This has been a great week for Senator John McCain. Being endorsed by major newspapers, as well as 2000 Democratic vice presidential nominee Senator Joe Lieberman, John McCain has reasserted himself as someone who could win it all.
There are reasons for this success. His continued push on ending the disgrace of earmarks, balancing the budget, expanding the military and transforming entitlements still resonates. And the Iraq turnaround has turned around Mr. McCain’s chances.
The fact is that Senator McCain’s credentials to be commander-in-chief are the strongest of anyone running in either party. Only Rep. Duncan Hunter of California comes close to Mr. McCain’s military expertise. After all, the president’s primary duty is to protect the American people.
Many originally thought that the GOP nomination was Mr. McCain’s for the asking, motivating liberal activists to attack him early on in the campaign season.
Then the senator ran into two challenges. The first was his connection to the Iraq War. Deriding the Iraq troop surge as the Bush-McCain surge, Democrats tied the frustrations from Iraq around the senator’s neck. Now the incredible progress on the ground in Iraq has made that association an asset. Mr. McCain long pushed for what has now become a winning military strategy.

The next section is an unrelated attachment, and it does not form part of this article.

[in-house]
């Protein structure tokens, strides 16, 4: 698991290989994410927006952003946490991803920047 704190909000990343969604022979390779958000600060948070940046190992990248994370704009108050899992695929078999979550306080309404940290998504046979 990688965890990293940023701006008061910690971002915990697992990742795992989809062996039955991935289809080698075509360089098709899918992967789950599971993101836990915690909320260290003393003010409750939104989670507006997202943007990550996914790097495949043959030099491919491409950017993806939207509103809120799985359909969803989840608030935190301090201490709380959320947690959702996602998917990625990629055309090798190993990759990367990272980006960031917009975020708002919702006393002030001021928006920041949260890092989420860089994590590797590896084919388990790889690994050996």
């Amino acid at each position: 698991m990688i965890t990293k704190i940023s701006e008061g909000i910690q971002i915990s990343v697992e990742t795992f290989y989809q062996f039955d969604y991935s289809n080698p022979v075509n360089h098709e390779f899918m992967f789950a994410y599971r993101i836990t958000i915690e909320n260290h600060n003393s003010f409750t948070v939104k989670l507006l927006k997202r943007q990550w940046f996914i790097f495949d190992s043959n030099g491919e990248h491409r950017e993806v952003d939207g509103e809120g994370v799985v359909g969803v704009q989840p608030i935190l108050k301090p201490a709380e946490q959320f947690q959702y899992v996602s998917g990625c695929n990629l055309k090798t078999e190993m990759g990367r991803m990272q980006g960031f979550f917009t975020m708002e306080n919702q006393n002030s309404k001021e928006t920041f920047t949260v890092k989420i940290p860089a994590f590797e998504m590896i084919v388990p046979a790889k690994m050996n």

But the biggest challenge Mr. McCain faced — and continues to face — is that frankly, some Republicans just don’t trust him. It goes deeper than policy disagreements on issues like campaign-finance and immigration. Many Republicans believe that Mr. McCain does not share their values or priorities. Some conservative leaders believe Mr. McCain’s team has been dismissive, or even contemptuous.
Early in this cycle Senator McCain and his strategy team clearly underestimated just how deep the distrust and disconnect ran in many circles. Even if he wins the nomination in a divided field without these people, he cannot win the general election without getting their support. Those on his team who thought all these people would simply “come around” don’t understand large segments of the base who would rather stay home than vote for someone they consider hostile to what they hold most dear.
John McCain needs to solidify that base.
Politics is about relationships. The senator has done some work to build or repair these relationships. While the late Reverend Jerry Falwell was only one influential leader among the Christian Right, the fact that Mr. McCain reached out to him was seen as an olive branch by some. And the Senator’s appearance before an NRA gathering was a positive move toward another major bloc that he often antagonized.
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